The ‘Academic Nachwuchs’ Label in Germany

Ein Forscher, eine Forscherin ist meines Erachtens mit Abschluss der Promotion wissenschaftlich mündig.
After earning a PhD, a scholar has, in my opinion, reached academic adulthood.
I have only ever heard the German term Nachwuchs in an academic context, which I understood to be a label for people rather junior in the profession, "trainees" or "young ones," if you will. The word sounds … Continue reading

History of Knowledge Forum in GHI Bulletin

The Fall 2016 issue of the free access GHI Bulletin includes a thematic forum on the history of knowledge with the following three articles:

For more on this image, see p. 30 of Simone Lässig's article.

Knowledge and Interwar German-Japanese Relations

Ricky Law, "Knowledge is Power: The Interwar German and Japanese Mass Media in the Making of the Axis," Bulletin of the German Historical Institute  54 (Spring 2014): 27–46.

Ricky Law, who won the Fritz Stern Dissertation Prize in 2013, investigates the role of the interwar German and Japanese mass media in preparing the ground for the Axis by studying the portrayal of Japan in German newspapers, motion pictures, and nonfiction as well as the depiction of Germany in Japanese dailies, lectures and pamphlets, nonfiction, and language textbooks. Law goes beyond cultural history, however, to consider how knowledge was acquired, translated, and disseminated, including the roles played by pundits and voluntary associations.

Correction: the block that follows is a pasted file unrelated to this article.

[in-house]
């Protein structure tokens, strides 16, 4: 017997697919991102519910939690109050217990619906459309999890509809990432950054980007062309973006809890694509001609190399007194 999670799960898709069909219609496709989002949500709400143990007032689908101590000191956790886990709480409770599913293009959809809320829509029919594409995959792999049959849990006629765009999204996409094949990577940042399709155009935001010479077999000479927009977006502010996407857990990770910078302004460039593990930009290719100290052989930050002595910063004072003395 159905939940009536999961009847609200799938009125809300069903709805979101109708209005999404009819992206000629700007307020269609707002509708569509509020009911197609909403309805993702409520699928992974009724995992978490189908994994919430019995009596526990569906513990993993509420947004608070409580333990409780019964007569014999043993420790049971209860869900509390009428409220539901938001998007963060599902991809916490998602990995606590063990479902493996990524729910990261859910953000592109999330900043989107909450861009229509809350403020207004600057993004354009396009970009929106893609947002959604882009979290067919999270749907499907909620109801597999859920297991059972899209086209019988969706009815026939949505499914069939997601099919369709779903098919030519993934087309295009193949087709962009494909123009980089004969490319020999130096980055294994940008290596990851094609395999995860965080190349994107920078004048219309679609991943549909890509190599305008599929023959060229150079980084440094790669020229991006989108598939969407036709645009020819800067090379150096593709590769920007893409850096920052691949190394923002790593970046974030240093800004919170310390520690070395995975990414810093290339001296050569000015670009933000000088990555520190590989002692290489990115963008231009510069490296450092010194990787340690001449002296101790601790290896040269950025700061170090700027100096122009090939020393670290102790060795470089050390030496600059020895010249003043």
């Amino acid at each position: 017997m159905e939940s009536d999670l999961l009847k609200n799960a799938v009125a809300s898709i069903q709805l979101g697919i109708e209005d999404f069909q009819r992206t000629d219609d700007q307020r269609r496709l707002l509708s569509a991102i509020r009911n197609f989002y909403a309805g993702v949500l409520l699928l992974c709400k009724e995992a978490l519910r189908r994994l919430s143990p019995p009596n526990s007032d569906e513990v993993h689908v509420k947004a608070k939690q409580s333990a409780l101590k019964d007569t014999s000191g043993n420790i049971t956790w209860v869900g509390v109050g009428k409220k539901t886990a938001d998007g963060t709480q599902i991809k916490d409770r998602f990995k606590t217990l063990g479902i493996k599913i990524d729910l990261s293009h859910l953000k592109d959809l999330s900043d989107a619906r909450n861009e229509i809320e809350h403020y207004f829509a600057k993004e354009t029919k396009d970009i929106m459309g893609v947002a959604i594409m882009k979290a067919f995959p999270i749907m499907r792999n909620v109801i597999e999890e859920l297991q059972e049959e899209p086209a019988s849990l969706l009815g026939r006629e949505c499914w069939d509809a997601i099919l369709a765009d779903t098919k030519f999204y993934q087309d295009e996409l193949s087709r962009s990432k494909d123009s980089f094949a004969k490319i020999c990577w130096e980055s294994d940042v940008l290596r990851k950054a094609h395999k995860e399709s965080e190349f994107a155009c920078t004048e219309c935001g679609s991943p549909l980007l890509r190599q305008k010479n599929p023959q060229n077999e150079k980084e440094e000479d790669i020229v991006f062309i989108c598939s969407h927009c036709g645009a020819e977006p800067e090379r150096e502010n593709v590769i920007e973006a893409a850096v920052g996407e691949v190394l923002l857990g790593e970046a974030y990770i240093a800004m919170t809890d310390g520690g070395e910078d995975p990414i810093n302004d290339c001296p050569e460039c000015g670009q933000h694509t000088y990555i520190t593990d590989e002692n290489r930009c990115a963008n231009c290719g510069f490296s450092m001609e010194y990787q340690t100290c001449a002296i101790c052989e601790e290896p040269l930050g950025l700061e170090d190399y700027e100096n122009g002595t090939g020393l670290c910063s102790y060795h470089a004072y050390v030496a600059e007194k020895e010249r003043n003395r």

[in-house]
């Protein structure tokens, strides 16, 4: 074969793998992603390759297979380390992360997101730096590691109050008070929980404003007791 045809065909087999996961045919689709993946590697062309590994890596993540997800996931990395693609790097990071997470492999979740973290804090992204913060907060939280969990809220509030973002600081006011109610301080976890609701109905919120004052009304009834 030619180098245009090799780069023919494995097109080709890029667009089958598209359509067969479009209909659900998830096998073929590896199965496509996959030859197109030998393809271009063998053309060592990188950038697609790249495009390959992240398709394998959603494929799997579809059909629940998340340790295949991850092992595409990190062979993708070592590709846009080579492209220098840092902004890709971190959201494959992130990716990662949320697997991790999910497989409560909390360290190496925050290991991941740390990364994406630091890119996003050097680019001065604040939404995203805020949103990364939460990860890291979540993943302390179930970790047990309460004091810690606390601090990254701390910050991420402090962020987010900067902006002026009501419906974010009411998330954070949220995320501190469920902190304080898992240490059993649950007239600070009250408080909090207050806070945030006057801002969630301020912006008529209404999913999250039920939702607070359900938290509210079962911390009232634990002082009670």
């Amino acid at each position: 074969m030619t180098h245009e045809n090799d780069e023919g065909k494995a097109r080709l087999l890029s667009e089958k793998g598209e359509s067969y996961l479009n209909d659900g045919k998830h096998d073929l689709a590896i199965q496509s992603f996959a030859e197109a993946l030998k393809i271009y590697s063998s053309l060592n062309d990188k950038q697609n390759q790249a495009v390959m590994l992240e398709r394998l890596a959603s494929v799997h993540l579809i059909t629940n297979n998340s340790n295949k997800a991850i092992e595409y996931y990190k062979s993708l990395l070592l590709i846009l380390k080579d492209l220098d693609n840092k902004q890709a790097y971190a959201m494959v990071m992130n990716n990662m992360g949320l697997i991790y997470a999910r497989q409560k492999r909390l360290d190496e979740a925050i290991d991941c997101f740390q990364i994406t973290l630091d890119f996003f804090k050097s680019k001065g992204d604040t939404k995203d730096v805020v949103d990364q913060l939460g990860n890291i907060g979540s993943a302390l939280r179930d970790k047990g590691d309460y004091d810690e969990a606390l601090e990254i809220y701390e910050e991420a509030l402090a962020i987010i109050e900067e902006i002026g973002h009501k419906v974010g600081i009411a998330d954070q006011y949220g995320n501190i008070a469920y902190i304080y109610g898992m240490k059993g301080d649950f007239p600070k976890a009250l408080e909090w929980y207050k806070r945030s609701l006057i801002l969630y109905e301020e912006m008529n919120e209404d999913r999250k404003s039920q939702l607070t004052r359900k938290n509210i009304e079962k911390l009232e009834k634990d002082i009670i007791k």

‘Why Write a Book? From Lived Experience to the Written Word…’

Pamela H. Smith, "Why Write a Book? From Lived Experience to the Written Word in Early Modern Europe," Bulletin of the German Historical Institute  47 (Fall 2010): 25–50.

In this article, Pamela Smith links the tacit and explicit knowledge of artisans in an innovative way. See also Jonathan Sheehan's interesting review of Smith's related book, The Body of the Artisan: Art and Experience in the Scientific Revolution (Chicago, IL: University of Chicago Press, 2004).

Organizing and Communicating Historical Knowledge: Some Personal Observations

In my initial academic encounters with Germany in the late 1980s and early 1990s, one of the things that impressed me was the availability of handbooks as well as specialized encyclopedias such as Geschichtliche Grundbegriffe. The textbook series Oldenbourg Grundriss der Geschichte was a new experience for me.[1] Each volume offered a concise, chronologically organized … Continue reading Organizing and Communicating Historical Knowledge: Some Personal Observations